Pride and Prejudice: Jane Austen fans celebrate novel's 200th anniversary
It has one of the most famous opening lines in literature, it turned Colin Firth into a heartthrob and it spawned a zombie spin-off. Now Pride and Prejudice has reached the venerable age of 200.
It is a truth universally acknowledged that the bicentenary of Pride and Prejudice will be accompanied by a surge of Jane Austen-related events and merchandise - and articles that shamelessly hijack the novel's first sentence.
Monday's anniversary is being marked by a "readathon" of the novel at the Jane Austen Centre in Bath, which has launched an 11th-hour internet campaign to find an international star to read the first chapter.
Experts, writers and fans will read the entire novel in a 12-hour internet broadcast, which will hook up with Jane Austen societies in Australia and North America. Jane Austen societies also exist in Japan, the Netherlands and Brazil.
- Jane Austen (1775-1817) was one of eight children in a close-knit family
- Born on 16 December 1775 in the village of Steventon in Hampshire
- In 1801 the family moved to Bath
- After the death of her father, the family moved several times, eventually settling in Chawton, Hampshire
- Her brother Henry negotiated with a publisher for her first novel, Sense and Sensibility
- She described her next, Pride and Prejudice, as her "own darling child"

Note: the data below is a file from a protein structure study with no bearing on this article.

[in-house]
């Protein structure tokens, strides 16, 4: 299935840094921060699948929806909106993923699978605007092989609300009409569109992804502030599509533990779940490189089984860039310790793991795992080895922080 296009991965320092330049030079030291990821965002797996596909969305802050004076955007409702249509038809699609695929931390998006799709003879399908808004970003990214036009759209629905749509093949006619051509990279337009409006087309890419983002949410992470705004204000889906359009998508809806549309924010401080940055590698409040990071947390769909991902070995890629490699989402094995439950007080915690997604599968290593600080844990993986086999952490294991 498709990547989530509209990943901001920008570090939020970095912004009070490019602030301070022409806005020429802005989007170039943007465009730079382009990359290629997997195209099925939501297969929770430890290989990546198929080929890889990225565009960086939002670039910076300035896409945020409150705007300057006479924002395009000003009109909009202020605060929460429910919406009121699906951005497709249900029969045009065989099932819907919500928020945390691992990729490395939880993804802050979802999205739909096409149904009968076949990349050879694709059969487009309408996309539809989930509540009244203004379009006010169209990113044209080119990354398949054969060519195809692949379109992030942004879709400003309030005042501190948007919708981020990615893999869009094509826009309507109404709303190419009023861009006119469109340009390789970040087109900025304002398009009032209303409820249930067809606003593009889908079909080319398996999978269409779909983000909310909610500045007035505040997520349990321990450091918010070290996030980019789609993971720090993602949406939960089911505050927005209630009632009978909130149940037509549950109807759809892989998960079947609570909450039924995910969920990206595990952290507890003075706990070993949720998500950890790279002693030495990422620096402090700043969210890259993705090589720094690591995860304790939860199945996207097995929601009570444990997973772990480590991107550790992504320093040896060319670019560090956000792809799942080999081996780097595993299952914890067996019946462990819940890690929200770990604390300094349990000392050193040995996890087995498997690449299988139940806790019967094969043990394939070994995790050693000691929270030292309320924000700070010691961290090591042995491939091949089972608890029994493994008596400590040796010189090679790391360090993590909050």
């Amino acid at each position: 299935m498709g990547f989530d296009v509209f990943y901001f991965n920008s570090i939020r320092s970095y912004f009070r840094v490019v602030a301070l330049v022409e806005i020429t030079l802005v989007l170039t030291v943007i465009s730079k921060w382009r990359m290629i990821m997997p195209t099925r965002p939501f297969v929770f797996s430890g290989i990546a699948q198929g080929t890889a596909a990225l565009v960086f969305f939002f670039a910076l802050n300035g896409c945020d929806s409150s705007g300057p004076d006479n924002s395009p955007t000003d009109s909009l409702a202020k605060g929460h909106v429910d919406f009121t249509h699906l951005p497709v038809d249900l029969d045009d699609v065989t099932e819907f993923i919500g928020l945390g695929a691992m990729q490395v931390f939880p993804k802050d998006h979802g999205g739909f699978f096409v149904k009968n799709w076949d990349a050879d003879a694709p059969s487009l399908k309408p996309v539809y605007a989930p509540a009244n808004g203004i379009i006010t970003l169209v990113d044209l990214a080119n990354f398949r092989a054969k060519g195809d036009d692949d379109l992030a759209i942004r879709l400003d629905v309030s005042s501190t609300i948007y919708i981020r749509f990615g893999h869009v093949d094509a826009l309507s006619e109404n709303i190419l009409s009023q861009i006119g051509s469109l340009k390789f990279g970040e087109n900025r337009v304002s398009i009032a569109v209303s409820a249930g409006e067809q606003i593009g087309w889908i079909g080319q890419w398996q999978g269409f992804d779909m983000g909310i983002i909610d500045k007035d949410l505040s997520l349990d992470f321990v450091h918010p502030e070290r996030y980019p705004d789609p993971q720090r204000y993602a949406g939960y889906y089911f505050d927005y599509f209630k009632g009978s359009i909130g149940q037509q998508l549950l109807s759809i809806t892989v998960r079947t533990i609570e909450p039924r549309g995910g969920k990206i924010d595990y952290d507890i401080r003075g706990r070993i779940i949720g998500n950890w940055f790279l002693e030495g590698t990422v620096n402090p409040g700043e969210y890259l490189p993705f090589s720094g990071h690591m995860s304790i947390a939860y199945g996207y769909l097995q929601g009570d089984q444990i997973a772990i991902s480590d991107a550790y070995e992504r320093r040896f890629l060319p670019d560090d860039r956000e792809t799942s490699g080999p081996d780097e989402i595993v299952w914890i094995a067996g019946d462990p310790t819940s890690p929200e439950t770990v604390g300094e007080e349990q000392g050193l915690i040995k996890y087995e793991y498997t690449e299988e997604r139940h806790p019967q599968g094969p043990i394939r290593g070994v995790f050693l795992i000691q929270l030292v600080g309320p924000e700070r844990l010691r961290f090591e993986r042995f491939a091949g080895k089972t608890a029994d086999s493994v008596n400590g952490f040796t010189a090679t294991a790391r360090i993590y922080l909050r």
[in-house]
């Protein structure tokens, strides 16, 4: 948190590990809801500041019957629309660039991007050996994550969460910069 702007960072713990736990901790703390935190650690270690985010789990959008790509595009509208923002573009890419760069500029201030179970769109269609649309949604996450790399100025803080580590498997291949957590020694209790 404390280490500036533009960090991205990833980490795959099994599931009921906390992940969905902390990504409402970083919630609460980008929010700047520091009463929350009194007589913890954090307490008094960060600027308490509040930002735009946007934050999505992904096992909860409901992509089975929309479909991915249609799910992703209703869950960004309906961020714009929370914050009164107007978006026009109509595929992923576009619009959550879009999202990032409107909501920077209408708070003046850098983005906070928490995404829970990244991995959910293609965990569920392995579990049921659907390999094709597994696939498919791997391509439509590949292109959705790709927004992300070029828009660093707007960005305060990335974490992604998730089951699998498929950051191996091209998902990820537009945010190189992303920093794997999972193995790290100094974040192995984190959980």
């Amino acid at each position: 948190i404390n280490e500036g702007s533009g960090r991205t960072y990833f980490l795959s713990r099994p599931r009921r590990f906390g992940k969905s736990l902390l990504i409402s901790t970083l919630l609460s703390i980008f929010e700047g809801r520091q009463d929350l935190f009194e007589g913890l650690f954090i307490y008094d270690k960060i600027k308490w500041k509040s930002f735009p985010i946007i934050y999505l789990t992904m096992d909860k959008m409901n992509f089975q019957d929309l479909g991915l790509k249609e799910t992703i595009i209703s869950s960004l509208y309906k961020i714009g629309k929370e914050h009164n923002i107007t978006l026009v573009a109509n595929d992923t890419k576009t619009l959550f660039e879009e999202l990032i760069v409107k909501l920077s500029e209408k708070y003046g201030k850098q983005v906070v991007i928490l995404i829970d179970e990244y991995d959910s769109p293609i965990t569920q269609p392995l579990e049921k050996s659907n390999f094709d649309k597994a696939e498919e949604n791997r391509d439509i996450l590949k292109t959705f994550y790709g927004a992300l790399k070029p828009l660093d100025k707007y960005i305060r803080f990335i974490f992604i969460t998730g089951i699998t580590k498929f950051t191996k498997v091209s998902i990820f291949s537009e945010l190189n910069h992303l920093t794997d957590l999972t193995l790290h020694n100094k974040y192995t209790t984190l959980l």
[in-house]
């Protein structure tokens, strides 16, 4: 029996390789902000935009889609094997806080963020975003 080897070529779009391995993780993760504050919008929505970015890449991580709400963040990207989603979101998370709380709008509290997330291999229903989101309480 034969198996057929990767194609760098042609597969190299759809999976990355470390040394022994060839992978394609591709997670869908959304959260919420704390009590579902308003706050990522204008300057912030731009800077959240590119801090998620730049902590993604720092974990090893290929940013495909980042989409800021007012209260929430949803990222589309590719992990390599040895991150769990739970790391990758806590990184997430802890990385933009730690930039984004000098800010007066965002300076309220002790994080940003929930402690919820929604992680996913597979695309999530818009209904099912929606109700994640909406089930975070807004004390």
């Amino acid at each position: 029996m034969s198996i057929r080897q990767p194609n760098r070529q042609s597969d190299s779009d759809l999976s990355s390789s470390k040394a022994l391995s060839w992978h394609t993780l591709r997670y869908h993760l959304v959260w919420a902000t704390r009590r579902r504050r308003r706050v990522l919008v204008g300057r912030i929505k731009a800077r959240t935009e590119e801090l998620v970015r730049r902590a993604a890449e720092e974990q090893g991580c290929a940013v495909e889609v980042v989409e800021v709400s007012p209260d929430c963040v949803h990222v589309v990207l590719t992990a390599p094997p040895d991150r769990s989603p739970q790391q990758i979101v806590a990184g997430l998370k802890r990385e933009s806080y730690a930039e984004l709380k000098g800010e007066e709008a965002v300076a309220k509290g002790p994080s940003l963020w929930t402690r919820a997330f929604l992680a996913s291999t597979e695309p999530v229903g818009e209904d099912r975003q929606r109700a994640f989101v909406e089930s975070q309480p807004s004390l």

- In 1816 Austen began to suffer from ill-health, thought to be Addison's disease. She died in Winchester a year later, aged 41
- Her legacy was six celebrated novels, which offered insight into the lives of middle- and upper-class women in the early 19th Century
Source: BBC History
"It's a worldwide industry," says Jane Austen Centre spokesman David Lassman. "There's always been an audience, but the BBC production in 1995 was the turning point that sent Jane Austen global.
"At the heart is the six books, but she is a brand and there's no getting away from that."
The Jane Austen Centre has about 60,000 visitors per year, and an estimated 80% of them are women. Dressing in period costume is a key part of the annual Jane Austen Festival in Bath, where the writer lived from 1801 to 1806.
"Bath retains much of architecture from that time, so people come from all round the world to dress up and literally walk in the footsteps of Jane Austen and see the same buildings she saw," says Mr Lassman.
"The audience is predominantly female. We do find that boyfriends or husbands are brought along kicking and screaming - often in military uniform - but in the end they seem to enjoy it."'Darling child'
First published by Thomas Egerton in 1813, Pride and Prejudice was Jane Austen's second novel. She described it as her "own darling child".
Although out of copyright and available for free on e-readers, it is estimated that the book - with the relationship between Elizabeth Bennet and Mr Darcy at its heart - sells up to 50,000 copies each year in the UK.
"The book didn't catch on quite as quickly as you'd expect - the third edition was remaindered," says Professor Janet Todd, the general editor of the nine-volume Cambridge edition of the works of Jane Austen.